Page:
All over the world, local natural ecosystems are vulnerable to invasion by plants, animals or microbes that originated somewhere else, having evolved in a different ecosystem, with checks and balances imposed there by the other components of that system.
It is difficult to predict which species, having been imported to Norfolk Island on purpose or accidentally by human carriers, are likely to become obnoxious in their new home. Many horticultural introductions such as Hibiscus stay within the confines of the owners’ gardens, but others such as Formosan Lily spread out of control and compromise bushland or roadsides. Norfolk Island’s landscapes have been badly compromised in particular by Hawaiian Holly (Broad-leaved Pepper to Australians), Porpieh (Cherry Guava to Australians) and African Olive. Yet only in a couple of places have the eucalypts spread beyond their plantings.
It is of course far easier to eliminate an invasive species at an early stage of its spread than to wait until it is well-established. Two important clues:
To answer these questions, keen observation and skills in identification are required. For example, Broad-leaved Privet is a serious pest in the hinterland of Brisbane and has the potential to be a serious pest here, but is little-known on the Island because it is not yet widespread!
Explanation of terms
Indigenous or native refers to a species that was certainly or presumably present on Norfolk Island prior to human settlement. (On mainland Australia, indigenous and native have different meanings. Indigenous refers to originally present at a locality, native refers to a species found somewhere on the Australian continent, but not (or not necessarily) at the precise locality. Many ornamental species such as Cootamundra Wattle or Red Flowering Gum are planted widely beyond their indigenous range. Given the small size of Norfolk Island, there is no need to differentiate between these terms here). Many birds such as shearwaters are indigenous to the Island but are also found widely across the region.
Endemic refers to an indigenous species that is not known to be naturally occurring anywhere else on the planet. Norfolk Island Pine is an endemic species.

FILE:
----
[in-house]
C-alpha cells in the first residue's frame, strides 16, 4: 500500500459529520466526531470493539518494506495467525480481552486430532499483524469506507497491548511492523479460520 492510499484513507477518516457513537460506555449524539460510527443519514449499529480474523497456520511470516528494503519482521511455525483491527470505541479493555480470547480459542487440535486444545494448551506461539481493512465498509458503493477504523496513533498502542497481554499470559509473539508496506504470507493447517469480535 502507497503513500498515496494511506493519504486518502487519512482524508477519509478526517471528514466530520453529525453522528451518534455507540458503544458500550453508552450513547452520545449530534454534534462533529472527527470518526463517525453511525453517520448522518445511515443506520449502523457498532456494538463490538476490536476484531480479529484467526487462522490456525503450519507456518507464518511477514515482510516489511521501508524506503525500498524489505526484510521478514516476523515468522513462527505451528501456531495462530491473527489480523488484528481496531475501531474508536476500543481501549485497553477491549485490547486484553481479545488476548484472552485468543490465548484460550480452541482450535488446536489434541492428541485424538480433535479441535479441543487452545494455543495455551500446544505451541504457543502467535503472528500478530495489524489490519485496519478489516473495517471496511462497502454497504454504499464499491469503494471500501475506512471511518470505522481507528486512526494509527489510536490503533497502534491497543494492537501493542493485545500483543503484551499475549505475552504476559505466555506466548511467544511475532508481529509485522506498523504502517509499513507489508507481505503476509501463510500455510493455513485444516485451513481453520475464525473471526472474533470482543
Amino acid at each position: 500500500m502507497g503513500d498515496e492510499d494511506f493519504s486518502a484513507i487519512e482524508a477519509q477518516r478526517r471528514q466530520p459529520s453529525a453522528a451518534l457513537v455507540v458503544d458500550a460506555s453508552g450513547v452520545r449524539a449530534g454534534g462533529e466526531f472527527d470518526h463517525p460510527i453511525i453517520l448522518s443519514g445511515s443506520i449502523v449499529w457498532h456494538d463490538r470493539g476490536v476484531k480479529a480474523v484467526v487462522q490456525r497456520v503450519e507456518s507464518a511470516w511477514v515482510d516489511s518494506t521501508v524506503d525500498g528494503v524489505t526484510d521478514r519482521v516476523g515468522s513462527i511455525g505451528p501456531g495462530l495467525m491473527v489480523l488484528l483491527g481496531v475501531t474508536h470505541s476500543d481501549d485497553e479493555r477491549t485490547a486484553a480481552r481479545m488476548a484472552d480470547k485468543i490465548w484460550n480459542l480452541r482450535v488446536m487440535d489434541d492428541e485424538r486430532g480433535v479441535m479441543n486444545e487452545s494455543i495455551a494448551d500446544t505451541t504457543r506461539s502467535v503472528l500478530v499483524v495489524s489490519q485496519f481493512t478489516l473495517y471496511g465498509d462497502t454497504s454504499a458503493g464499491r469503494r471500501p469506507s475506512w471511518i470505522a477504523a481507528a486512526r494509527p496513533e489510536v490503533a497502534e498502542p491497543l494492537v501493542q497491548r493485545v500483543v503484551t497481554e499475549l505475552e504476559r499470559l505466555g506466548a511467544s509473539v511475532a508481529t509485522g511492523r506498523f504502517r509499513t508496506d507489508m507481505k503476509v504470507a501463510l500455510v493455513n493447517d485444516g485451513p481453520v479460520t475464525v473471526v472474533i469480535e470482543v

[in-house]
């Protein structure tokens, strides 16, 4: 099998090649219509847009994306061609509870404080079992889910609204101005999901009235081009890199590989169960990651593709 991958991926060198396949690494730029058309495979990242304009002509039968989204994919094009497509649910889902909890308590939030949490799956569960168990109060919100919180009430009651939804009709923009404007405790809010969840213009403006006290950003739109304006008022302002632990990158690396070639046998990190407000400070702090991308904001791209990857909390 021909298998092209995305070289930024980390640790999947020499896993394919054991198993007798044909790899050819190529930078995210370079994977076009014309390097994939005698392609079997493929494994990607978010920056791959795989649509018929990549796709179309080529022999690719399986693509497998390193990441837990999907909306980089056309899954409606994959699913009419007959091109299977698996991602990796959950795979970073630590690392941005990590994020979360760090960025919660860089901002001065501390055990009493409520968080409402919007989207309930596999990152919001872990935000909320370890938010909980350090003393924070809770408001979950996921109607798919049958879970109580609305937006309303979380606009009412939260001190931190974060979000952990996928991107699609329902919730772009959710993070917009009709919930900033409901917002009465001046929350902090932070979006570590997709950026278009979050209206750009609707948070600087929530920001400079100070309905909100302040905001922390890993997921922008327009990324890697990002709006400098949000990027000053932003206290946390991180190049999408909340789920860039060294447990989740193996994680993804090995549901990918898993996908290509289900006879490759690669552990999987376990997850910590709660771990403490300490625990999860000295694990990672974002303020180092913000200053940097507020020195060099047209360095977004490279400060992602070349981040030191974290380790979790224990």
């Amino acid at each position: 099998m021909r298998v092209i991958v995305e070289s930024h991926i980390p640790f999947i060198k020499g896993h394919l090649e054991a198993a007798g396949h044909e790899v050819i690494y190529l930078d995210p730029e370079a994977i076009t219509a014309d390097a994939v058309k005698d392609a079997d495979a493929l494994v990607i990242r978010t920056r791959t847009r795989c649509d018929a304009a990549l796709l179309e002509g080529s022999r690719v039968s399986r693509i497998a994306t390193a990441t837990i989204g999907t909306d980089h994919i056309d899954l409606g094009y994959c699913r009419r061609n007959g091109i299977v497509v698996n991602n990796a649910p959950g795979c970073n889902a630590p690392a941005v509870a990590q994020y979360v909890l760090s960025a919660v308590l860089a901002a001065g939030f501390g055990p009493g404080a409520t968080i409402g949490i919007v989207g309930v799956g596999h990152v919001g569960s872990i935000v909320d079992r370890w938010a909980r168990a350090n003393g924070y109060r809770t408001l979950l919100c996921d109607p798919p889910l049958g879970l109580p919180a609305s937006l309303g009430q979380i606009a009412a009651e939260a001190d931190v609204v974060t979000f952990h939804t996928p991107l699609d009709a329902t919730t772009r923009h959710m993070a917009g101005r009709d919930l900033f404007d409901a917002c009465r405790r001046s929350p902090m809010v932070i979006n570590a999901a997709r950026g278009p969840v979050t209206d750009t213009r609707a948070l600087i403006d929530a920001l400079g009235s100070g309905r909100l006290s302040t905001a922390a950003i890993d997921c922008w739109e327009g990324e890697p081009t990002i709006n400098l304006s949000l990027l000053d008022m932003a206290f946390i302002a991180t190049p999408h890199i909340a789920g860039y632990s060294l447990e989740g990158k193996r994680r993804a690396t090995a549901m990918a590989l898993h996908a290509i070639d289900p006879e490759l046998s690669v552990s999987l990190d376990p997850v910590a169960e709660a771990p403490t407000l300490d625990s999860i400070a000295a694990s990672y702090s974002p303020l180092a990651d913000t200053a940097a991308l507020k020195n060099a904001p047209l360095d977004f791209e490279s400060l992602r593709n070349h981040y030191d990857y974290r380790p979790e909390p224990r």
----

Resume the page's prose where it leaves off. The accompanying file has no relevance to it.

Introduced, alien or foreign refers to a species that was not known to be on Norfolk Island (or Nepean or Phillip Islands) prior to human settlement. Starlings are an example, as is Kikuyu grass.
Invasive species are introduced species that spread or propagate without human action and compromise native ecosystems or human enterprises. Rats, cats and the noxious weeds are examples.
In 2017 Australia’s Invasive Species Council (with Island Conservation) issued a benchmark report on Norfolk Island’s biosecurity (left cover) and highlighted just how weak the controls were. The press release on 20 November 2017 issued a call to action by the Australian Government. These initiatives followed the earlier biosecurity benchmark report coordinated by Island resident Dr Glynn Maynard.
The Weeds Handbook_NIQS_2014 (right cover) has descriptions and photos of some 50 species of plant that threaten Norfolk’s bush or home or commercial gardens.
Invasive marine species
Dr Ashley Coutts from specialist consultancy Biofouling Solutions has supplied a copy of a recent presentation IMS Survey (2.2MB) to the Society. The team of specialist marine scientists discovered shells of two alien species, Japanese Oyster (Magallana gigas) and New Zealand Greenshell Mussel (Perna canaliculus), with question marks over two other species.
Dr Coutts has advised that it is “Vital that any future changes to port infrastructure incorporates effective biofouling management measures.” Yachties also please note that it is vital that you check your vessel frequently to avoid bringing alien marine passengers to our shores.